-There are not different kinds of calories. A calorie is a unit of energy; just as there are not different types of inches or different types of degrees Fahrenheit, there are not different kinds of calories. A calorie is the amount of energy it takes to raise one cubic centimer of water by one degree Centigrade at atmospheric pressure. Period, end of story, nothing to argue about. A calorie is a calorie is a calorie just as an inch is an inch.

Of course different foods have different nutritional value and varying health benefits; we want to consume foods with a good balance of protein, fiber, minerals, etc. But the huge mistake people make is to confuse nutritional value with type of calorie. A calorie of fudge is precisely, exactly, perfectly equal to a calorie of broccoli. But of course the calorie from broccoli will lead to better health – not because the calories between fudge and broccoli are different – they are not – but because broccoli has better nutritional value.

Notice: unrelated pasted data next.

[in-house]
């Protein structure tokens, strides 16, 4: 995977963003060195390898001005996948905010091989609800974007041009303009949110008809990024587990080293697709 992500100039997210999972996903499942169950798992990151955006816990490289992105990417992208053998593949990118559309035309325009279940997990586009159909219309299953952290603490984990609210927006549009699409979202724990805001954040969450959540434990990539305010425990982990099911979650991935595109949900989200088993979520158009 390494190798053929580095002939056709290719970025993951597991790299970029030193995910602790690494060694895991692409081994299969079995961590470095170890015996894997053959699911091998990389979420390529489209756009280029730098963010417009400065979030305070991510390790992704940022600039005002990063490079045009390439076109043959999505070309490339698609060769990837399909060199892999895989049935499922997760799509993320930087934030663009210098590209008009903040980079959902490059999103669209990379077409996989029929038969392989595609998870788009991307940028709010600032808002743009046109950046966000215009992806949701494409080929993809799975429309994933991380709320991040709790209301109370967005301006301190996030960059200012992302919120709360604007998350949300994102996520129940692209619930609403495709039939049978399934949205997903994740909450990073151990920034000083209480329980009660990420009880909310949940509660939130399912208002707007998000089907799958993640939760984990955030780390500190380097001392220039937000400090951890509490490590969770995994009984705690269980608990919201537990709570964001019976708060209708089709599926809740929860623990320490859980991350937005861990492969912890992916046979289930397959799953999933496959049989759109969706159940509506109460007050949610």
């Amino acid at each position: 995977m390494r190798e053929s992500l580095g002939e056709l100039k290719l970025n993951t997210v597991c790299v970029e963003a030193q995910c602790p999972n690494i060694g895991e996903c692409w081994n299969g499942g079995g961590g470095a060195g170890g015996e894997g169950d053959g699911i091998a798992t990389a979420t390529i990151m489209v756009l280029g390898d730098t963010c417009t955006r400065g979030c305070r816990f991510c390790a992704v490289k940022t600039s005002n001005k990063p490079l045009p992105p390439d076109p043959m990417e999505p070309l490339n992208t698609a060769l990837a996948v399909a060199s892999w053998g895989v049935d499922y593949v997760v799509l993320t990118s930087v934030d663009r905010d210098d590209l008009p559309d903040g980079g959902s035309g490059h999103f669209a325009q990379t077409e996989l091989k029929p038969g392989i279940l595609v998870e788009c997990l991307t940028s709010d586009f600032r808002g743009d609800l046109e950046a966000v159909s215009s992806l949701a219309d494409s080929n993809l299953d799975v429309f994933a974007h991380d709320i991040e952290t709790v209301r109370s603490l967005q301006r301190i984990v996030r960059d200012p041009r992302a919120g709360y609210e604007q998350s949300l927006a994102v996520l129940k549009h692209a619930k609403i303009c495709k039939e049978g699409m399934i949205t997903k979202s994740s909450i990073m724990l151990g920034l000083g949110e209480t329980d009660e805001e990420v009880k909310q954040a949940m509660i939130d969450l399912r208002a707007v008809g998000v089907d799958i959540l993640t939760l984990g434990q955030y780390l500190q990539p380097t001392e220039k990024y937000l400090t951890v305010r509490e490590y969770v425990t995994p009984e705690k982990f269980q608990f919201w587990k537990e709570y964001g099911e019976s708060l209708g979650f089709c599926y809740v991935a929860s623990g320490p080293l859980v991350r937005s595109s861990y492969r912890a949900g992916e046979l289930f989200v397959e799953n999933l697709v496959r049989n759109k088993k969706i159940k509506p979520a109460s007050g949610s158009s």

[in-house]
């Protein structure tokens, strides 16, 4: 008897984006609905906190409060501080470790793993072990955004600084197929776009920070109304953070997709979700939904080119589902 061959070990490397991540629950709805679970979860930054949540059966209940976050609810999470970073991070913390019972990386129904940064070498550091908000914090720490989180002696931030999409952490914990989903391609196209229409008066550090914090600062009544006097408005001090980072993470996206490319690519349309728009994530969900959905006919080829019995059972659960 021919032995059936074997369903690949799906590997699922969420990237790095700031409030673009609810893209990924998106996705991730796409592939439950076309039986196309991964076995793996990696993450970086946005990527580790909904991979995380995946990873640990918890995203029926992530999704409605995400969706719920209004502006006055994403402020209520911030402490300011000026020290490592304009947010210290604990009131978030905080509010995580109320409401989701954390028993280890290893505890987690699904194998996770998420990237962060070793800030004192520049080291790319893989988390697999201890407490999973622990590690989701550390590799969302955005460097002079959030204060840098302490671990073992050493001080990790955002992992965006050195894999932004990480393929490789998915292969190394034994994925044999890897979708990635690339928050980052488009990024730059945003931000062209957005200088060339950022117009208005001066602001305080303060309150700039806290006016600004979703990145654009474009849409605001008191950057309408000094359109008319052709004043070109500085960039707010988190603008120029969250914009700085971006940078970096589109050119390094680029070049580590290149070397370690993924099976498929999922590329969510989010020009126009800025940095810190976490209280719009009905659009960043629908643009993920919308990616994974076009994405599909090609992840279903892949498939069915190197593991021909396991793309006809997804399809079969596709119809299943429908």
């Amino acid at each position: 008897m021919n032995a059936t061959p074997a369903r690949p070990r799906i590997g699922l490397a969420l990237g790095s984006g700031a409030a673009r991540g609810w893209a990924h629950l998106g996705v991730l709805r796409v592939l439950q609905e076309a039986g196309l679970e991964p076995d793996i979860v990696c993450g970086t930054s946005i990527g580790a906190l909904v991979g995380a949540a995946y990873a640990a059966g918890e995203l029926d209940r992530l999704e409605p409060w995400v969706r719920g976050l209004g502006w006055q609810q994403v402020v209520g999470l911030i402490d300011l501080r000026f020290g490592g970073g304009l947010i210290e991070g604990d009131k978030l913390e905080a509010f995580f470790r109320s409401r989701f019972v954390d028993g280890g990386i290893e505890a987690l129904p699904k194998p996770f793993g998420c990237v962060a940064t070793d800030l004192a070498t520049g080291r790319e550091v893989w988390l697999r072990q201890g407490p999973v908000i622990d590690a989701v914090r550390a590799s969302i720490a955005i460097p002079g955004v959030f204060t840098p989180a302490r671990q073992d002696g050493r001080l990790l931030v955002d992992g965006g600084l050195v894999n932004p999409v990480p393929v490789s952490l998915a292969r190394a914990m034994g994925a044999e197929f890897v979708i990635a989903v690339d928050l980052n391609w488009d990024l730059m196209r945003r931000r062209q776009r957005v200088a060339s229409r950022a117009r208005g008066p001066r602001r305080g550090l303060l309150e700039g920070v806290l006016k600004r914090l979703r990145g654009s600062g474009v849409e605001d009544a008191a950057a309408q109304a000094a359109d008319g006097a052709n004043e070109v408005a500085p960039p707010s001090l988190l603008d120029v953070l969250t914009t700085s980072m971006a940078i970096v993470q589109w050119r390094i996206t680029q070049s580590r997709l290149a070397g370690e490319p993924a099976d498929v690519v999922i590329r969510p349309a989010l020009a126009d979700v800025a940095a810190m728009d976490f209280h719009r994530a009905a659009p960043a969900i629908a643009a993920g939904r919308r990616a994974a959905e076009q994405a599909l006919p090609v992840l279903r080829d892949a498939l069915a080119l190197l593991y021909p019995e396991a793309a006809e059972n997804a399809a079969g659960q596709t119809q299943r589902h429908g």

I urge your followers to check out JeffSchweitzer.com and see for yourself. ‘Calorie Wars’ is a simple unbiased book on diet, that isn’t written to sell you on a particular diet but rather to educate you on what your body needs and how it deals with what you feed it.

AT

I have lost 80 lb in the past year using the myfitnesspal calorie counting tool. I strongly feel that calorie counting is a great way to get started toward healthy eating. I started out desperately needing to lose weight to resolve movement issues caused by being overweight. As I entered my calories, I began to learn what food provided the most satisfaction for the least calories. So I have went from terrible eating (fast food, frozen food, etc.) to all fresh meats, vegetables, fruits, etc. over the past year. Calorie counting really helped me move in the right direction naturally. Knowledge is power and tracking your calories helps you get that knowledge. I still have 40 lb to go, but I have learned so much over the past year that my life has changed. I will track my calories to maintain my weight forever because it is still possible to get too much of a good thing if you are not paying attention.